Author: Roald Dahl
Book: Dennis Kelly
Music and Lyrics: Tim Minchin
Director: Matthew Warchus
Reviewer: Maggie Constable
The Royal Shakespeare Company’s multi-award-winning Matilda The Musical has arrived in Milton Keynes this week, it has been long anticipated and will play for almost a month. Roald Dahl’s 1988 novel is a well known and much loved one which has been given that special treatment by writer Dennis Kelly, complemented by Tim Minchin’s music and lyrics.
Matilda is a hyper-intelligent 5-year-old with a powerful imagination; not appreciated by her cruel, neglectful parents, the Wormwoods, who would have preferred a child who likes the same things as they do i.e. microwaved meals in front of the TV, she loves reading books and they just don’t get it so their answer is to bully her. The poor girl does not fare much better with her Headteacher, the wicked Agatha Trunchbull, but she finds sanctuary with her class teacher, the lovely Miss Honey, who relates to her situation only too well. Matilda also develops some special telekinetic powers along the way which become very useful when dealing with all the nastiness.
Craig Els reprises the role of Miss Trunchbull and is truly incredible. He is a wonderful mix of camp humour and sinister with superb physicality; just the way he moves his fingers and his facial expressions is enough to strike fear in the hearts of the young. He is a powerful presence on stage and is at his best during the gym scene which features the snappy The Smell of Rebellion song.
Carly Thomas brings us the aptly named Miss Honey with just the right balance between the character’s sweetness and her inner strength, having a mellifluous singing voice which works really well for the role. Rebecca Thornhill takes on the role of Mrs Wormwood with real gusto. A natural comedian, she uses her body and her voice exceedingly well to comic effect and is also a talented dancer. Sebastien Torkia as her husband, car salesman Harry Wormwood, is spot on; he does the spiv to a tee and demonstrates excellent comic timing throughout. He makes the father’s disdain for his daughter very evident and believable and, as a couple, they work well together.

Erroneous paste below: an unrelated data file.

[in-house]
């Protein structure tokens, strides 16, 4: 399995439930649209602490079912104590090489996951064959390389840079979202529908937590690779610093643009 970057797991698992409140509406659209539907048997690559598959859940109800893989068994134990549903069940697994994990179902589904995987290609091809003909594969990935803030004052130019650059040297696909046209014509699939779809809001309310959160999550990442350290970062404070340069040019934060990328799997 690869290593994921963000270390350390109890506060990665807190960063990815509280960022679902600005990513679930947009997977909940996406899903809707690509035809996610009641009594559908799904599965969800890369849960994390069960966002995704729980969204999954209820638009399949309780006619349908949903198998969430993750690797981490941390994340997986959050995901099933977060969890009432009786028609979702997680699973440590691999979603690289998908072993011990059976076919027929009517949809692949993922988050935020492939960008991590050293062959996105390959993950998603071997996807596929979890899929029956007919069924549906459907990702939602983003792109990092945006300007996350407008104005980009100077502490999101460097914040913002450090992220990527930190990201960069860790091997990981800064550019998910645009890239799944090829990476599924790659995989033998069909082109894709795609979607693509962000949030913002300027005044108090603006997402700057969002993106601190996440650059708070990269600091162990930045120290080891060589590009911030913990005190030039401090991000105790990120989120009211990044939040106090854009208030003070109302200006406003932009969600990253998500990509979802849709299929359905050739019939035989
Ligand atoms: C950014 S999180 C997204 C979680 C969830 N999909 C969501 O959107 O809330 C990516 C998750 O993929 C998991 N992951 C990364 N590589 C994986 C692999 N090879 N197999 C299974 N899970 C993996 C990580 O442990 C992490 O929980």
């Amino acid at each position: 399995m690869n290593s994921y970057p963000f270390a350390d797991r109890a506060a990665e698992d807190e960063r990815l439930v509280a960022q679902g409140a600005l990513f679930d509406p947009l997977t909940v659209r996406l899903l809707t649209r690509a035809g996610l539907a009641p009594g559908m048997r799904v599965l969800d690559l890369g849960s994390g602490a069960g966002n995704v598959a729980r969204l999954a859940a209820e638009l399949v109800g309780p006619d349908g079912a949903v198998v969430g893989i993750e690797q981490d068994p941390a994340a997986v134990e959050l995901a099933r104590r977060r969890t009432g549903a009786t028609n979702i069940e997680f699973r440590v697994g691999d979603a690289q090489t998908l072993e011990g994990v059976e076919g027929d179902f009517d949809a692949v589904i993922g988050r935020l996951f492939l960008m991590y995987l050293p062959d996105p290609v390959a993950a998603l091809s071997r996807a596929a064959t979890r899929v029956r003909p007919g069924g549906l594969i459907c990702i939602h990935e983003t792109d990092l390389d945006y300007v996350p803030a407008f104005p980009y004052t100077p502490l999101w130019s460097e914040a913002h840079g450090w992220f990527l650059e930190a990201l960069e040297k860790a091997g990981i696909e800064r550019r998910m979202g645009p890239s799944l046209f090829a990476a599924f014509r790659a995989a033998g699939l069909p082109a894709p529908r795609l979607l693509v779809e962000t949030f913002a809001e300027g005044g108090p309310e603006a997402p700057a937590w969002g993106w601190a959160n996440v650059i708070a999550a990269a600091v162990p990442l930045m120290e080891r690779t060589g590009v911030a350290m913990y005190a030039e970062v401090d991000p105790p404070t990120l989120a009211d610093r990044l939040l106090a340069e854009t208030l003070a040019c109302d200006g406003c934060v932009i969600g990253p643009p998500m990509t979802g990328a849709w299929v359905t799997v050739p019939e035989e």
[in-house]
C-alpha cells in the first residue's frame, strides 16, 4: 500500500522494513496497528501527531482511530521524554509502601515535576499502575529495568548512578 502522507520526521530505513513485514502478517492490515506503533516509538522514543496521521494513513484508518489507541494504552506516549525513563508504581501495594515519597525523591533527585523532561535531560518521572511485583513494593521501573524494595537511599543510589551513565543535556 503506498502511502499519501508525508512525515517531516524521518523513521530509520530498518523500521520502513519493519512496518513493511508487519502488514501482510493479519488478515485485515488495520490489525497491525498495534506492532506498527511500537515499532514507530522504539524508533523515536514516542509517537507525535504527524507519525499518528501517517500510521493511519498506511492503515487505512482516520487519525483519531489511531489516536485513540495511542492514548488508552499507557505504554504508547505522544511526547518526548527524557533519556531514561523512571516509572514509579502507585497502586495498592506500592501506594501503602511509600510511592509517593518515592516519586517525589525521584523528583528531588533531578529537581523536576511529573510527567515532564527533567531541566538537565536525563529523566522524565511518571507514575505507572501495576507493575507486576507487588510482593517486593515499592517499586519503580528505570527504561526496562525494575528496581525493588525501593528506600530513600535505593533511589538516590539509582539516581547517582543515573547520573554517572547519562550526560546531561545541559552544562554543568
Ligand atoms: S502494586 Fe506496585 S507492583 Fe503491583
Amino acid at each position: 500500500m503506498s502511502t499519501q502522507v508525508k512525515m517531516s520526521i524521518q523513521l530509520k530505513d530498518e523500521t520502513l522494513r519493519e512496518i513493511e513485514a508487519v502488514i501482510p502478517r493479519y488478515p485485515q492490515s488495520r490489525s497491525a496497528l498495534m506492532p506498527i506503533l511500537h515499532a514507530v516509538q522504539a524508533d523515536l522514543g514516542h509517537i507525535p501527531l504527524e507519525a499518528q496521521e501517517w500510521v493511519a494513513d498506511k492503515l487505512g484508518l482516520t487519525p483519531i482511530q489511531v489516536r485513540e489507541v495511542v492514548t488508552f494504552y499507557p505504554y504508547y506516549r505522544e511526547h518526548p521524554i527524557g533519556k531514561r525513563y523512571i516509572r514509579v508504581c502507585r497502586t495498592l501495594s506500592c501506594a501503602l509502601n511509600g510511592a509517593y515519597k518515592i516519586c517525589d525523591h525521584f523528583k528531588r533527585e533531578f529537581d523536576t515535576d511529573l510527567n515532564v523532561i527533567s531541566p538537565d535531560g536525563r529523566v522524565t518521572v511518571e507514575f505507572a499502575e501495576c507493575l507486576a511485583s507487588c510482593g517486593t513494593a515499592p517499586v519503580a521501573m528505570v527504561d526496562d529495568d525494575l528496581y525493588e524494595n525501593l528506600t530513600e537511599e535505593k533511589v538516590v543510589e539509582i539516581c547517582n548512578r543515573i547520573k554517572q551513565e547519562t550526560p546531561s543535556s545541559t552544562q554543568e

Poppy Jones’ Matilda is much more assertive and less saccharine than the character in the film, but that is undoubtedly due as much to the writing as to the acting. She does a sterling job and holds the stage displaying such talent in one so young. The rest of the children in the company perform as consummate professionals and with great confidence, the gym routine, in particular, is brilliant -the timing perfect.
Rob Howell’s set design is amazing with colourful alphabet blocks and books stacked high. Scenery is moved effortlessly and the swings flying out from the stage in When I Grow Up create a real sense of involvement for the audience. The choreography by Peter darling is utterly dynamic, especially in numbers such as Miracle at the start of the show in which it seems almost robotic. Tim Minchin’s addictive tunes and witty, clever lyrics carry the show along and are completely intrinsic to the storytelling, making it all the more effective, therefore, and Matthew Warchus’ sharp direction adds to the unbelievable pace of it all.
The darker themes such as loss and rejection are handled sensitively and bring a sense of poignancy to the piece, contrasting beautifully with all the ‘burpy’ humour for which Dahl is so well known. There is something for everyone in this production and we are left with a real belief in the power to overcome evil. It is the musical that has everything. Miss it at your peril.
Runs Until 30 June 2018 | Image: Manuel Harlan